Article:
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n Cardiovascular Journal of South Africa - Experience with adjunctive corticosteroids in managing tuberculous pericarditis : cardiovascular topics

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Abstract

To compare the efficacy of intrapericardial corticosteroid therapy to either oral corticosteroid therapy or intrapericardial placebo in addition to closed pericardiocentesis and anti-tuberculous therapy in patients with tuberculous pericarditis. <BR> Patients with large pericardial effusions requiring pericardiocentesis were included. A short-course anti-tuberculous regimen was initiated and patients were randomised to one of three treatment groups: 200 mg intrapericardial triamcinolone hexacetonide; oral prednisone plus intrapericardial placebo; or 5 ml intrapericardial 0.9% saline (placebo). Patients were followed up for at least one year. <BR> Fifty-seven patients were included in the study; 21 tested HIV positive (36.8%). Forty (70.0%) had microbiological and / or histological evidence of tuberculosis, and 17 (30.0%) had a diagnosis based on clinical and laboratory data. All patients responded well to initial pericardiocentesis. However, nine patients (16.0%) were lost to follow up. The hospitalisation duration for the steroid groups was shorter than for the placebo group. This difference was not significant. Complications were similar for all arms. <BR> Intrapericardial and systemic corticosteroids were well tolerated but did not improve the clinical outcome. The standard six-month regimen was effective regardless of HIV infection. The potential benefits from adjunctive corticosteroids in the management of effusive tuberculous pericarditis could not be demonstrated in this three-year study.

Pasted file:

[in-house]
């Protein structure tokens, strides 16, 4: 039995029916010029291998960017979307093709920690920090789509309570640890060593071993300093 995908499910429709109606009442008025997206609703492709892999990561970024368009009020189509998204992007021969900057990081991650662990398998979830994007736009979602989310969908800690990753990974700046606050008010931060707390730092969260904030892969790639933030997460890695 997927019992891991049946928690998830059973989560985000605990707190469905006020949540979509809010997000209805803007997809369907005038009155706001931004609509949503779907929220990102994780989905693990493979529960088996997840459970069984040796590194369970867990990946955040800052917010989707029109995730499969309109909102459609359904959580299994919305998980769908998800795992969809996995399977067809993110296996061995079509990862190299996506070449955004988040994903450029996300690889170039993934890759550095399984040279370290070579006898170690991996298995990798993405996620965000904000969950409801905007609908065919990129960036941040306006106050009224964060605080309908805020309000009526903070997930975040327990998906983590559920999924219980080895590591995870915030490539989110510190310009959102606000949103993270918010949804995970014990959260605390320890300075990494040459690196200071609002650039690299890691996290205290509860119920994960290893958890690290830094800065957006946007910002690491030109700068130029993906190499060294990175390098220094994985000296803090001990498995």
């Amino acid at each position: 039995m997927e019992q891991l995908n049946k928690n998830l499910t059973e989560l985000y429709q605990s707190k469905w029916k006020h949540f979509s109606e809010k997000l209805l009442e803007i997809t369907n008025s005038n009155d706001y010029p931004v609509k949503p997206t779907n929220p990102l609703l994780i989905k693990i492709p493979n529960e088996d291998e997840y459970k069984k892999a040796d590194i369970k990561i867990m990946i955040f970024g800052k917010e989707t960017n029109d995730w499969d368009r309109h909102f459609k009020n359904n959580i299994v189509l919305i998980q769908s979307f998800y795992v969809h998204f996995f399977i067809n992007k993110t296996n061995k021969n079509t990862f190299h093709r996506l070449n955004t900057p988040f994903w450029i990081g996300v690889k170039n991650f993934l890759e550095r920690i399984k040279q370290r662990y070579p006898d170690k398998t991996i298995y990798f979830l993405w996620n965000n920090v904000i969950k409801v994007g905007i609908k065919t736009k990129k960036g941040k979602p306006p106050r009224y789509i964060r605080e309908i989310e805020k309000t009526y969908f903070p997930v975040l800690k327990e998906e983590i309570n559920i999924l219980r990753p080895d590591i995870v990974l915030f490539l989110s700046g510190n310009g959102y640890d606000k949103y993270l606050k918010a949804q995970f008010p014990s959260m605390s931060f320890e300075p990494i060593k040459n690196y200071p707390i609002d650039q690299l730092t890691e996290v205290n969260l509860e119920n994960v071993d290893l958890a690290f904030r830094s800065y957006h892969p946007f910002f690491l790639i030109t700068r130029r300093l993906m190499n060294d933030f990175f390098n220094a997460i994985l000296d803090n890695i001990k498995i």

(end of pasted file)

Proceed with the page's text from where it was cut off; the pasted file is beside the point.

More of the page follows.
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/content/cardio/17/5/EJC24146
2006-09-01
2016-12-07
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